Confined Spaces: Myths, Magic, Urban Legends and the Facts

By Rekus, John F. | Occupational Hazards, February 2001 | Go to article overview

Confined Spaces: Myths, Magic, Urban Legends and the Facts


Rekus, John F., Occupational Hazards


From labeling to atmospheric hazards to training, compliance with OSHA's confined space standard has proven to be a breeding ground for misunderstanding. Here is the real story on what OSHA requires.

Much of the "popular" information circulating about confined spaces is simply wrong. Confined spaces don't have to be labeled. Oxygen levels of 19.5 percent aren't necessarily "safe" for entry. The mere possibility that an atmospheric hazard may exist doesn't necessarily mean that a confined space is a permit space. Showing employees a 20-minute video or sending them to a one-day, state-sponsored fire rescue institute seminar doesn't mean they have been trained.

Much of the truth underlying these myths can be found by carefully reading the OSHA standard, its preamble, the related compliance directive and the more than 80 formal letters of interpretation concerning confined spaces that the agency has issued over the last decade (see "Supporting Documents: the Rest of the Story").

Inventory Myth

Myth: The OSHA standard requires you to prepare a written inventory of permit-required confined spaces.

Fact: Read 29 CFR 1910.146(c)(1). It only requires you to "... evaluate the workplace to determine if any spaces are permit-required confined spaces." While conducting an inventory is one way of doing this, it's not the only way. If you know your facility well enough, you might be able to make an evaluation without leaving your office. Don't believe me, look at the answer to the third question in Appendix E, section (c) of CPL 2.100.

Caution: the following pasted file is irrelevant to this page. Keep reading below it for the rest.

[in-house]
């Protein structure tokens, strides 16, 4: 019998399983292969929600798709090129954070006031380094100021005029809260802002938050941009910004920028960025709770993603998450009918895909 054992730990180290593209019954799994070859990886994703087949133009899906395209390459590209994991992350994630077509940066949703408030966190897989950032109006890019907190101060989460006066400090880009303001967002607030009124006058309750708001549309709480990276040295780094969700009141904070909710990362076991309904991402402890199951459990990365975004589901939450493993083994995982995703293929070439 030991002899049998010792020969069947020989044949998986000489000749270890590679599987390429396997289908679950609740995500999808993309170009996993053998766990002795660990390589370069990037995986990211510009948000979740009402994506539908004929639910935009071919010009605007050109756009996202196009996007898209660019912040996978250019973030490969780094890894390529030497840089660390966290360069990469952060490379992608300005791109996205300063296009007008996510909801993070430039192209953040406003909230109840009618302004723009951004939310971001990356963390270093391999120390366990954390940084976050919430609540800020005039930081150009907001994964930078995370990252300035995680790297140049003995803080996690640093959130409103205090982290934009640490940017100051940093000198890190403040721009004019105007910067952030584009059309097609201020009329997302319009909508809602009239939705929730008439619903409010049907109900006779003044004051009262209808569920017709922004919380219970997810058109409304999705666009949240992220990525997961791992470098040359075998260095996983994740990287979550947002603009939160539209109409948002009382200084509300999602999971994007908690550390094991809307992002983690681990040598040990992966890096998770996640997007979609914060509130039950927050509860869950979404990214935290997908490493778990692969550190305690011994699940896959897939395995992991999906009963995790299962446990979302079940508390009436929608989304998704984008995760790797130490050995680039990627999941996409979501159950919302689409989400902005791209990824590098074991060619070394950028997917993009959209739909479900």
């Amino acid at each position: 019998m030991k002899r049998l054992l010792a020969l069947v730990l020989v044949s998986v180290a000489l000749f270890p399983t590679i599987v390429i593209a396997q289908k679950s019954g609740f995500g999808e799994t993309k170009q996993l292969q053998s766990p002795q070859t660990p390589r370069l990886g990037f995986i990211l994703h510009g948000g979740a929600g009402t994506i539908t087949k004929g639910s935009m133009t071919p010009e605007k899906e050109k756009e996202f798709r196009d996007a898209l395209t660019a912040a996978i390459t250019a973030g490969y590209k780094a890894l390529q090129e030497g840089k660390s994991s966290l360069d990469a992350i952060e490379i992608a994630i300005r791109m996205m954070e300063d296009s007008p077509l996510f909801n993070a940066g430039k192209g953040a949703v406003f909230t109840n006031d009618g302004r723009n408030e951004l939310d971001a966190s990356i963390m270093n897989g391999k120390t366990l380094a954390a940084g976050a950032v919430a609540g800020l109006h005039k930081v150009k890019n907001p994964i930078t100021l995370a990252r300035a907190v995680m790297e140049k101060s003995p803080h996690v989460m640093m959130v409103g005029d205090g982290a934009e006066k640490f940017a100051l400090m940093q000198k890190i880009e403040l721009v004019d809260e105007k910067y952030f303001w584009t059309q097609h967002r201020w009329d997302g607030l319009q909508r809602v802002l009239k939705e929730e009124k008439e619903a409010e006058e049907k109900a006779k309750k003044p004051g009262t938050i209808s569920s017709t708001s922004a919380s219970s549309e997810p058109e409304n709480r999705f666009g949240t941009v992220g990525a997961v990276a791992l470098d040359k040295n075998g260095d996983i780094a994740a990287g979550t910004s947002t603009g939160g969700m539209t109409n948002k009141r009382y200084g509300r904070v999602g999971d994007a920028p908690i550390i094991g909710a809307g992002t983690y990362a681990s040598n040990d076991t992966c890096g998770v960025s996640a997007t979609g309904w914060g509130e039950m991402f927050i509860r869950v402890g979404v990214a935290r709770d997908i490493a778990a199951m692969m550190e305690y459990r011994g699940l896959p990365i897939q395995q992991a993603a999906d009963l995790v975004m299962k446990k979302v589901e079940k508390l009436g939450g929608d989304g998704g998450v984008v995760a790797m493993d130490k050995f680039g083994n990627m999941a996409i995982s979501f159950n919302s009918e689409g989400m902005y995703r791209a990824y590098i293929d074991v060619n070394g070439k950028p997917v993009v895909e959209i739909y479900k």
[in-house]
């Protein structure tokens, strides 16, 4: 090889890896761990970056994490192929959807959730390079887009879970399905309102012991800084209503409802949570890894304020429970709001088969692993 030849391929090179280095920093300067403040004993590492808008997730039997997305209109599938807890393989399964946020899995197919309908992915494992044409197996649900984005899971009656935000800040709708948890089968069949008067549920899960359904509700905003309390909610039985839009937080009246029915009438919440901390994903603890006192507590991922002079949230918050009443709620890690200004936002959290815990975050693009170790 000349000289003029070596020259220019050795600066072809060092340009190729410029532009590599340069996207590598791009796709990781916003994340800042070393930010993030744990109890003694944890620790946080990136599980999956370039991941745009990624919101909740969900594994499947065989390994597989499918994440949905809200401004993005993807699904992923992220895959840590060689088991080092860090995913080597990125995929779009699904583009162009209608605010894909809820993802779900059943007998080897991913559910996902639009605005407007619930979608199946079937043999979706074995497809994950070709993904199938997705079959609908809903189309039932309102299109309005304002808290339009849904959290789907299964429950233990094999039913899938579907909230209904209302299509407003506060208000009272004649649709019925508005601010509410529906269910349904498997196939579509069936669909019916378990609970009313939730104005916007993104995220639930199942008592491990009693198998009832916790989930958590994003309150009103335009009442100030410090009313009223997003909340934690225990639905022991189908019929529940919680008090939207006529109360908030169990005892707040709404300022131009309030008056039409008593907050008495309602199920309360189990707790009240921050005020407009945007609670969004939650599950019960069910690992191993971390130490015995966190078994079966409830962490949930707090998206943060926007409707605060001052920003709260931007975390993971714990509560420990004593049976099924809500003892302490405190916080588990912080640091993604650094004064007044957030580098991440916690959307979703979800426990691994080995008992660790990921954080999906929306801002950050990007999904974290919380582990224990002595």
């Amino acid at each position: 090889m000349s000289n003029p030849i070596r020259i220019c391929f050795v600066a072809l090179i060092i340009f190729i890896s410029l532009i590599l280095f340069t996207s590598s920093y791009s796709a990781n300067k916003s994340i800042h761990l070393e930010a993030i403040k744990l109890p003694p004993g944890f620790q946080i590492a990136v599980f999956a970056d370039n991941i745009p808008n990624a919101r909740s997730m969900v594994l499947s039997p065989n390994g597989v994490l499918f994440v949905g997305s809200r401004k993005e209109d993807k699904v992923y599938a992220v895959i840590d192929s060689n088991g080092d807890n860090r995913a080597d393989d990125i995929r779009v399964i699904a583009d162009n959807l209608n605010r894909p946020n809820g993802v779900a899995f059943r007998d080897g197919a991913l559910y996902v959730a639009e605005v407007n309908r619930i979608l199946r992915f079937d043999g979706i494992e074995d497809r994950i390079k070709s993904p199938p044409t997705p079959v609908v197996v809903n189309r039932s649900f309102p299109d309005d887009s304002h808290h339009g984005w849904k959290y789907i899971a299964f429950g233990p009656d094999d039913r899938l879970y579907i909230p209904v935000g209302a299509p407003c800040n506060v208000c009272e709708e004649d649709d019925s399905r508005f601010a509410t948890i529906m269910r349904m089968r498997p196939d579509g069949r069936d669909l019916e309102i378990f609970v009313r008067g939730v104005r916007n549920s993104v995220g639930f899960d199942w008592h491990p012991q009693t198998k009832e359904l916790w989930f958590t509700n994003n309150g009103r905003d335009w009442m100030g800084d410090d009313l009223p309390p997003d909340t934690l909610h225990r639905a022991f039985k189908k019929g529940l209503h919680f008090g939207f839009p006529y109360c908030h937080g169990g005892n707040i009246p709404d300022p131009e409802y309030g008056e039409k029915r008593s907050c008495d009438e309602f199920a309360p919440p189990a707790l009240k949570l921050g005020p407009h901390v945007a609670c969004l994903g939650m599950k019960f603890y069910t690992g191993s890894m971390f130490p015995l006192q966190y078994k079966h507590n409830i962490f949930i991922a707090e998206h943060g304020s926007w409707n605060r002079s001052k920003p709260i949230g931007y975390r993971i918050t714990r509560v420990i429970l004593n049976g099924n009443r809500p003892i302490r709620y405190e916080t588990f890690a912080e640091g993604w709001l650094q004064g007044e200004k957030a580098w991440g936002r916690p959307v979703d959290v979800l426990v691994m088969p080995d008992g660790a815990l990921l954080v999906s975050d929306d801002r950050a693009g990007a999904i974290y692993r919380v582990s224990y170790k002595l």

Once you've identified your permit spaces, you must inform your employees about the existence of these spaces and of the hazards they pose. This leads to another confined space myth -- that permit spaces must be labeled.

Labeling Myth

Myth: The standard requires that permit-required confined spaces be labeled or posted.

Fact: If you read 29 CFR 1910.146(c)(2), you will see that the standard requires that employees be informed of the existence, location and danger posed by permit spaces" ... by posting danger signs or other equally effective means" [emphasis added]. In other words, you can explain to people what a permit confined space is, tell them where they are in a facility and verbally warn them as to the hazards they present. If you're still a doubter, take a look at Federal Register, Vol. 58, No. 9, pages 4481-4484, and the answer to the fourth question in Appendix E, section (c) of CPL 2.100.

In some cases, posting may actually create another hazard. How can this be? I've seen lots of cases where someone has done a survey and determined at a particular point in time which spaces were permit spaces and which were not. Those that were, they posted, and those that weren't, they didn't.

When I'd ask what work was done in the space, they'd say something like inspection, removing materials or making mechanical adjustments. When I pressed further, they'd often point out that they might also use solvents in the space to clean or degrease parts.

What these folks failed to realize was that many confined spaces are not static environments. Things can change. In fact, they can change year to year, month to month, day to day and, in some cases, hour to hour or minute to minute.

Unfortunately, they failed to consider that job-related hazards, such as solvent vapors, could turn a nonpermit space into a permit space. If a space isn't posted as a permit space, workers who enter might not think that any special precautions or permits are necessary.